July 7 – “Sketchy”

“Sketchy” is good. Really. I mean, everyone needs to schedule in time for a real adventure. A side trip. A chance to do something amazing — an experience of a lifetime, You have to allow a few days to wing it. That might sound a bit too crazy for some of you but just try it. You can always come up with a plan. For example, if nothing else comes along, I can take off from Sete and head west toward the wine country of Languedoc. Wouldn’t it be fun to stay in a winemaker’s cottage? To stomp grapes… like Lucy Ricardo?  Or, to spend time wandering along the Costa Brava? This part of the adventure may be the best of all!

July 11 – Barcelona

My lodging through AIRBNB is an apartment in El Born, a popular district in Barcelona that’s filled with history, neat shops,  tapas bars and restaurants. Most important for a solo woman, the area is safe– although I understand you have to watch for pickpockets wherever you go in the city.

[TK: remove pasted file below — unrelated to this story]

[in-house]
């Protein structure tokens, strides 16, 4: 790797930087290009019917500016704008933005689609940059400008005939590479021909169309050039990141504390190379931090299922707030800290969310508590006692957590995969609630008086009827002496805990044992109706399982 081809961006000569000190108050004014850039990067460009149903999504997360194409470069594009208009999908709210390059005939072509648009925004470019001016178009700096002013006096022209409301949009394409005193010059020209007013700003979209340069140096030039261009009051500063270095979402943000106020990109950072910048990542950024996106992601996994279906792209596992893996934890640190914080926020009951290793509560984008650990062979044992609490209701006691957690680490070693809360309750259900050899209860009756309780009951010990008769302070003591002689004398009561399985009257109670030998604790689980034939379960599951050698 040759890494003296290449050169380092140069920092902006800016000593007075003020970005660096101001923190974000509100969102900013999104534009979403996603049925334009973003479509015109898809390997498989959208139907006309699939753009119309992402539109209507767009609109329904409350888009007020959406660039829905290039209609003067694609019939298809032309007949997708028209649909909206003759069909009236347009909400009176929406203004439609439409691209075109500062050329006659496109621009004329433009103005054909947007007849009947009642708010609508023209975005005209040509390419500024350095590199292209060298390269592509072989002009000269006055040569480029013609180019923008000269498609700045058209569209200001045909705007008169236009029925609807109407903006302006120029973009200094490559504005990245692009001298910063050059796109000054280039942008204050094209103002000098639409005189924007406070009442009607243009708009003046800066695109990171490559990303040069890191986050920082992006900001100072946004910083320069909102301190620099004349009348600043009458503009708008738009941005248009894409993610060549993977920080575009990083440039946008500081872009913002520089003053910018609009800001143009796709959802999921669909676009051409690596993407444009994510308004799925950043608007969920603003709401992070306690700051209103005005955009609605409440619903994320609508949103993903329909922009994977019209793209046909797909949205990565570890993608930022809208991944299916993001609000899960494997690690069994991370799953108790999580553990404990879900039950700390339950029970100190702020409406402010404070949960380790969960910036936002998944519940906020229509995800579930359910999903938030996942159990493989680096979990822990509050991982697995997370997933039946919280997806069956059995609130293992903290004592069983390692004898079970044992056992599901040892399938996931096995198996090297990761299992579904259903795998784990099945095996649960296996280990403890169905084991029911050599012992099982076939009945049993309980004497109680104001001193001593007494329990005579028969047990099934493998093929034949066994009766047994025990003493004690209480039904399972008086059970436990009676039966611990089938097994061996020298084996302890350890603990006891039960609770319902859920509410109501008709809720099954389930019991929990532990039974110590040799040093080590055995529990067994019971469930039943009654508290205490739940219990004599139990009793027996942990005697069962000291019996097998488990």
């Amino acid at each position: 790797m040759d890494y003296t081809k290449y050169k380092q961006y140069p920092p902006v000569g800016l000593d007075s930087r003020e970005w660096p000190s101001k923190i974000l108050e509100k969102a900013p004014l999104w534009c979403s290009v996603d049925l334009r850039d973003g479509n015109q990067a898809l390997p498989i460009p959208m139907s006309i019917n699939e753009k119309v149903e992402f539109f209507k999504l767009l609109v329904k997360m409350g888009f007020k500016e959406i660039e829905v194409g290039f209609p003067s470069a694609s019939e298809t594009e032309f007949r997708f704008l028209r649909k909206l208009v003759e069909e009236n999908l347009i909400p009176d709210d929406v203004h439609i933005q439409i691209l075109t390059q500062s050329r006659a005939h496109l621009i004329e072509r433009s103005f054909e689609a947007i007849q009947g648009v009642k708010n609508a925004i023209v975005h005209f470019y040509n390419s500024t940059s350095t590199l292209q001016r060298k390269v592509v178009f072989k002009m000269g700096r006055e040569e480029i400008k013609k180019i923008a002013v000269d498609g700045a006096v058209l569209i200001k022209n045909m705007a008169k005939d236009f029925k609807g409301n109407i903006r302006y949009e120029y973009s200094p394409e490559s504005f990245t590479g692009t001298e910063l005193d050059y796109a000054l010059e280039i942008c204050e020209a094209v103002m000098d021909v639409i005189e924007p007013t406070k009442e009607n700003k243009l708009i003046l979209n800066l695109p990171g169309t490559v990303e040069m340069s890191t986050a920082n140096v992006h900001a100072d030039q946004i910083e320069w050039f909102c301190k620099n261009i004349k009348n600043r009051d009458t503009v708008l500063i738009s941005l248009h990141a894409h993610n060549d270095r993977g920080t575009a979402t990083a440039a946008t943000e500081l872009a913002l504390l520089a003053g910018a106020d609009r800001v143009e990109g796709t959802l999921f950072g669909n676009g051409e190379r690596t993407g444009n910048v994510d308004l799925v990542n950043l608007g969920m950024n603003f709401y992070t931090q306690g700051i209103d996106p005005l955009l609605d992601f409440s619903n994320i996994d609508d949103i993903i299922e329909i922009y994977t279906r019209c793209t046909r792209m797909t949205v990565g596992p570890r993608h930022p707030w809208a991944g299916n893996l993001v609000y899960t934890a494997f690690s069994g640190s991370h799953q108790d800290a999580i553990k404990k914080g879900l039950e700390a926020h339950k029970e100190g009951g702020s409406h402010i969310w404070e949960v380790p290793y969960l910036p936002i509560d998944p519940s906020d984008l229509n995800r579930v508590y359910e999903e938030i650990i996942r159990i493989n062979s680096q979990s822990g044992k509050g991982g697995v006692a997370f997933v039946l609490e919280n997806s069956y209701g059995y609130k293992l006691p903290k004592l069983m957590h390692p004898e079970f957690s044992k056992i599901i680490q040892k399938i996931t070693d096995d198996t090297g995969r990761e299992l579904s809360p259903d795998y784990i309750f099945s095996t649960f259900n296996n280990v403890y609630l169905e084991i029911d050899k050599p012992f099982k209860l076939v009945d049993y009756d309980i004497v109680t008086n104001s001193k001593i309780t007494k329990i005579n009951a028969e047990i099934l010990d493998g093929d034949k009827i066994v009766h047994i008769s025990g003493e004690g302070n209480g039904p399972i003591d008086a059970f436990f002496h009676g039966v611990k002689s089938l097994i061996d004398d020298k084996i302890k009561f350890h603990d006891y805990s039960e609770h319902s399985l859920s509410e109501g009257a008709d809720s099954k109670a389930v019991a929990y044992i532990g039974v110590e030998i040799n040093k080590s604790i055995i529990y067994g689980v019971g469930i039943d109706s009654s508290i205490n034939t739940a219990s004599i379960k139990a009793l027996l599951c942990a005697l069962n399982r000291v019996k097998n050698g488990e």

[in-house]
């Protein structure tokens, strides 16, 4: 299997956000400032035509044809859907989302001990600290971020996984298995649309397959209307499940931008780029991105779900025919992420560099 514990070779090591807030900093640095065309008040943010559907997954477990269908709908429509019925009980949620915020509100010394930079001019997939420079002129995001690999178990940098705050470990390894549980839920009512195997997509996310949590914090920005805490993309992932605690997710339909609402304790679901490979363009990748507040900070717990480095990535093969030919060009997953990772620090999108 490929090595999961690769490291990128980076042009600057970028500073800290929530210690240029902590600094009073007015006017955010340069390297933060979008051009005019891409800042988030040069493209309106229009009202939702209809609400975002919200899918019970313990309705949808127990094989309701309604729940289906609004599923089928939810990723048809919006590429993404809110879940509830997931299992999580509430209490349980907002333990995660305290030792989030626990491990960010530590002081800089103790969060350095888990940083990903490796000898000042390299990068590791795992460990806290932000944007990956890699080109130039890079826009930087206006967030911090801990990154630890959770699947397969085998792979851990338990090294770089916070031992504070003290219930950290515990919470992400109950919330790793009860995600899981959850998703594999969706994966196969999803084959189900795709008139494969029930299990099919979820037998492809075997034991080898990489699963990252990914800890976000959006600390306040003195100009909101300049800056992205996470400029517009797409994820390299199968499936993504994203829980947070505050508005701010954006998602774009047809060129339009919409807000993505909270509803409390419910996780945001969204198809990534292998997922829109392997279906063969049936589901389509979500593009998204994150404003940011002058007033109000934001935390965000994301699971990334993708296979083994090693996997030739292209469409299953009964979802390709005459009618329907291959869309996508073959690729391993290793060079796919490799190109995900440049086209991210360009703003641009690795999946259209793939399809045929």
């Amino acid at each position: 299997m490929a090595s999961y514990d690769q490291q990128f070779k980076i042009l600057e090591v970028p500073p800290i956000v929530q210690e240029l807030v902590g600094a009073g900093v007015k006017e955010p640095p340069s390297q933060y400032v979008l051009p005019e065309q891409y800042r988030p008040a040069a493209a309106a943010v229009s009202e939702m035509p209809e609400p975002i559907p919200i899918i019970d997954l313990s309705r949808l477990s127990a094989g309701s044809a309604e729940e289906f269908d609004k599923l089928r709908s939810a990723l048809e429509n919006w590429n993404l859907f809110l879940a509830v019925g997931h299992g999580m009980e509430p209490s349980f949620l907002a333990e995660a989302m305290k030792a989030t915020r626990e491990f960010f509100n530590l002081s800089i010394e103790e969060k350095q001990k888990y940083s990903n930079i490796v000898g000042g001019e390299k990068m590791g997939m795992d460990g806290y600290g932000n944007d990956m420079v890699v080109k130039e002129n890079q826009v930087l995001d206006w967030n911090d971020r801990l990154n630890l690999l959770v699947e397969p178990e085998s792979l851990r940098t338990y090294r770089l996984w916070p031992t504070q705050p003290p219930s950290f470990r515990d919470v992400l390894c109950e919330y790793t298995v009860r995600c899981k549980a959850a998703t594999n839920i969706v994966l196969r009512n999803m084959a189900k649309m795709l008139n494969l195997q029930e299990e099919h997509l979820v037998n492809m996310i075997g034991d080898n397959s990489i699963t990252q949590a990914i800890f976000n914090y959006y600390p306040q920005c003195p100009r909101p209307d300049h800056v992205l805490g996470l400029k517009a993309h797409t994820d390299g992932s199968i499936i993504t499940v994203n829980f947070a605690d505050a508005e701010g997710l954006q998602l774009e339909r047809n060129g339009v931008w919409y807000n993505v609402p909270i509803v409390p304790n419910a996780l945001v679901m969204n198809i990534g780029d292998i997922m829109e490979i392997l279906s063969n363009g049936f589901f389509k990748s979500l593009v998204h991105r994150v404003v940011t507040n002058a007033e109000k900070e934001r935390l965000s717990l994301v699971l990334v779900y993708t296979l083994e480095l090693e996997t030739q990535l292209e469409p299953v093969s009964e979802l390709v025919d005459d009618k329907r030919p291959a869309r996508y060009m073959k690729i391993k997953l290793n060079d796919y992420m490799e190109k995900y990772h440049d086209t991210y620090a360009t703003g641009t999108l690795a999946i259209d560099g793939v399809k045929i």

I visited Barcelona, on my “Europe on $5 a Day” trip in 1966.  I remember a bullfight, some great paella, and a quick trip from Barcelona to Majorca. Honestly, I haven’t thought much about Barcelona since then. But when I saw I had an opportunity to revisit the city, I knew I wanted to spend more than an overnight. I have 3 guide books and a picture book about Gaudi to study before I get there. Plus, I have no problem meeting people along the way who, I’m sure, will give me lots of advice. Again, I’m winging it. This unplanned adventure in Barcelona could be very special.

July 15 – Charleston, SC